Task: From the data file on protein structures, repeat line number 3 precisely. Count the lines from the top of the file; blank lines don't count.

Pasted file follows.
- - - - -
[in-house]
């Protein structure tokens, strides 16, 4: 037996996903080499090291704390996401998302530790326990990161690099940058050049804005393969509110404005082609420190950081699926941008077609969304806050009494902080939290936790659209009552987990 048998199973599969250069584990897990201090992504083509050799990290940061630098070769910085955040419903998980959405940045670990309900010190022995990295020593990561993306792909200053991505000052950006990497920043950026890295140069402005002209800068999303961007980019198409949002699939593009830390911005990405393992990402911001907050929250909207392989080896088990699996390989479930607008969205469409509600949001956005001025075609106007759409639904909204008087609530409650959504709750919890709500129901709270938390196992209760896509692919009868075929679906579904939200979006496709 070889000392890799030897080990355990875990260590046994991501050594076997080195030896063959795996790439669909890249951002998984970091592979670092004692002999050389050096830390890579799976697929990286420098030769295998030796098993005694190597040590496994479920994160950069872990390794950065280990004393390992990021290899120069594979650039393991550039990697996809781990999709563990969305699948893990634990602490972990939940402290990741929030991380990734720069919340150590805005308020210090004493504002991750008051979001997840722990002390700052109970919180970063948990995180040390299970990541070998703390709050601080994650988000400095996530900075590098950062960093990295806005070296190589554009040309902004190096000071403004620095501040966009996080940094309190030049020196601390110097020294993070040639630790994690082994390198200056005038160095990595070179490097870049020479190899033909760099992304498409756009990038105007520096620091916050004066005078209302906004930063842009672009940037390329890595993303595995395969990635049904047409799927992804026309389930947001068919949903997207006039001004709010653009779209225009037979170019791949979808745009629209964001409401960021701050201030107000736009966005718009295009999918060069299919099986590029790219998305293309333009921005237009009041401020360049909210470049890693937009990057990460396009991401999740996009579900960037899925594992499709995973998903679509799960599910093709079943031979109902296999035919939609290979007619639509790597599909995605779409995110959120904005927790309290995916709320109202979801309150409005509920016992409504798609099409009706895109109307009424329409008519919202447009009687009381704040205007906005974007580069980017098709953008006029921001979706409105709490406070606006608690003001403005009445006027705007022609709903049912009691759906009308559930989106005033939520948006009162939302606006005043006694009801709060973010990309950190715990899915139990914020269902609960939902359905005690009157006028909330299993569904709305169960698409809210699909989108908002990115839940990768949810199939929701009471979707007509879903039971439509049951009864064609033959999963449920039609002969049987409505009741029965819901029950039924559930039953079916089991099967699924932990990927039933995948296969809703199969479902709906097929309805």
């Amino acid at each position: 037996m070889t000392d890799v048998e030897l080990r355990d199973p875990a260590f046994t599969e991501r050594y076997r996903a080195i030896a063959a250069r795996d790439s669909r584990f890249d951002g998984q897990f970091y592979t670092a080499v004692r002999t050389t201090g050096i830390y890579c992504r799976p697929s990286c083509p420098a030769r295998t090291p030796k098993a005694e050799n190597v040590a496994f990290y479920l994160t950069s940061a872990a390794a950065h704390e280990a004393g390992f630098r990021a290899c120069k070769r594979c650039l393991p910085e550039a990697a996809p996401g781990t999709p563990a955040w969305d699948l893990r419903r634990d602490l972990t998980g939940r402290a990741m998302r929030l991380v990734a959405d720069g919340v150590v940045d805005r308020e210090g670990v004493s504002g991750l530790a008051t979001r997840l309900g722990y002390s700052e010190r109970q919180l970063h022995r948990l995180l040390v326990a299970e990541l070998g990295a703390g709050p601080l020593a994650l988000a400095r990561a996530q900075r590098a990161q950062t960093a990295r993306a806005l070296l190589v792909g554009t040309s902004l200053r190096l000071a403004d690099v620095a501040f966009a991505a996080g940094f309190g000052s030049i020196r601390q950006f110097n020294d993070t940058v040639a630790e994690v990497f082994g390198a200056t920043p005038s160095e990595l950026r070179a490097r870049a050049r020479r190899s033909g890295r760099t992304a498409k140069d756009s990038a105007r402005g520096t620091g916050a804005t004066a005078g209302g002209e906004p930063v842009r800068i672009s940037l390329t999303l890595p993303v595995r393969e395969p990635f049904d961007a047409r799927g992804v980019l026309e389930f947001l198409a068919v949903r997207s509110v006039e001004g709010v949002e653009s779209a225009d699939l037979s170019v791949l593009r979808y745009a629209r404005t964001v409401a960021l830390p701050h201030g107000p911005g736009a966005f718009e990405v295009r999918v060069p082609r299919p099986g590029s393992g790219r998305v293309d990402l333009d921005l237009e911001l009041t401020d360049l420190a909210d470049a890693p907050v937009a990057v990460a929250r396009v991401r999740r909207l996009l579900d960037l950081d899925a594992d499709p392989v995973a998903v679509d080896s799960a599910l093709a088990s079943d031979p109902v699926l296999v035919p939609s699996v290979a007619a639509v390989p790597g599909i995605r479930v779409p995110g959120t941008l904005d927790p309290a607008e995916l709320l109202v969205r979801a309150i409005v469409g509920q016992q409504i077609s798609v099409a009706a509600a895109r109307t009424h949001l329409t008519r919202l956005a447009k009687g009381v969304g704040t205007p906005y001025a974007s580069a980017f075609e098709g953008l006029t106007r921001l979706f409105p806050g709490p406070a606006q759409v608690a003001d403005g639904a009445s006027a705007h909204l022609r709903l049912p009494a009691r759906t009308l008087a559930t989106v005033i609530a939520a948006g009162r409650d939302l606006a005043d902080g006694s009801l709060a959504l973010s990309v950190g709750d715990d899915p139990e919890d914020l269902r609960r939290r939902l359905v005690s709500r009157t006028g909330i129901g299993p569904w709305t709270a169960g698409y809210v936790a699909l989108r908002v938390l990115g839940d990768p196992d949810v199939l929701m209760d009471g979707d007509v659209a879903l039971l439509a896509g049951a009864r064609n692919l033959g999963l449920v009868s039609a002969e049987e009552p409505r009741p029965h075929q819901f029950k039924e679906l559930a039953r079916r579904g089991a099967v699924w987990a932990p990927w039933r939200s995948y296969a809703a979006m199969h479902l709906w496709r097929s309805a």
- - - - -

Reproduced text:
């Amino acid at each position: 037996m070889t000392d890799v048998e030897l080990r355990d199973p875990a260590f046994t599969e991501r050594y076997r996903a080195i030896a063959a250069r795996d790439s669909r584990f890249d951002g998984q897990f970091y592979t670092a080499v004692r002999t050389t201090g050096i830390y890579c992504r799976p697929s990286c083509p420098a030769r295998t090291p030796k098993a005694e050799n190597v040590a496994f990290y479920l994160t950069s940061a872990a390794a950065h704390e280990a004393g390992f630098r990021a290899c120069k070769r594979c650039l393991p910085e550039a990697a996809p996401g781990t999709p563990a955040w969305d699948l893990r419903r634990d602490l972990t998980g939940r402290a990741m998302r929030l991380v990734a959405d720069g919340v150590v940045d805005r308020e210090g670990v004493s504002g991750l530790a008051t979001r997840l309900g722990y002390s700052e010190r109970q919180l970063h022995r948990l995180l040390v326990a299970e990541l070998g990295a703390g709050p601080l020593a994650l988000a400095r990561a996530q900075r590098a990161q950062t960093a990295r993306a806005l070296l190589v792909g554009t040309s902004l200053r190096l000071a403004d690099v620095a501040f966009a991505a996080g940094f309190g000052s030049i020196r601390q950006f110097n020294d993070t940058v040639a630790e994690v990497f082994g390198a200056t920043p005038s160095e990595l950026r070179a490097r870049a050049r020479r190899s033909g890295r760099t992304a498409k140069d756009s990038a105007r402005g520096t620091g916050a804005t004066a005078g209302g002209e906004p930063v842009r800068i672009s940037l390329t999303l890595p993303v595995r393969e395969p990635f049904d961007a047409r799927g992804v980019l026309e389930f947001l198409a068919v949903r997207s509110v006039e001004g709010v949002e653009s779209a225009d699939l037979s170019v791949l593009r979808y745009a629209r404005t964001v409401a960021l830390p701050h201030g107000p911005g736009a966005f718009e990405v295009r999918v060069p082609r299919p099986g590029s393992g790219r998305v293309d990402l333009d921005l237009e911001l009041t401020d360049l420190a909210d470049a890693p907050v937009a990057v990460a929250r396009v991401r999740r909207l996009l579900d960037l950081d899925a594992d499709p392989v995973a998903v679509d080896s799960a599910l093709a088990s079943d031979p109902v699926l296999v035919p939609s699996v290979a007619a639509v390989p790597g599909i995605r479930v779409p995110g959120t941008l904005d927790p309290a607008e995916l709320l109202v969205r979801a309150i409005v469409g509920q016992q409504i077609s798609v099409a009706a509600a895109r109307t009424h949001l329409t008519r919202l956005a447009k009687g009381v969304g704040t205007p906005y001025a974007s580069a980017f075609e098709g953008l006029t106007r921001l979706f409105p806050g709490p406070a606006q759409v608690a003001d403005g639904a009445s006027a705007h909204l022609r709903l049912p009494a009691r759906t009308l008087a559930t989106v005033i609530a939520a948006g009162r409650d939302l606006a005043d902080g006694s009801l709060a959504l973010s990309v950190g709750d715990d899915p139990e919890d914020l269902r609960r939290r939902l359905v005690s709500r009157t006028g909330i129901g299993p569904w709305t709270a169960g698409y809210v936790a699909l989108r908002v938390l990115g839940d990768p196992d949810v199939l929701m209760d009471g979707d007509v659209a879903l039971l439509a896509g049951a009864r064609n692919l033959g999963l449920v009868s039609a002969e049987e009552p409505r009741p029965h075929q819901f029950k039924e679906l559930a039953r079916r579904g089991a099967v699924w987990a932990p990927w039933r939200s995948y296969a809703a979006m199969h479902l709906w496709r097929s309805a």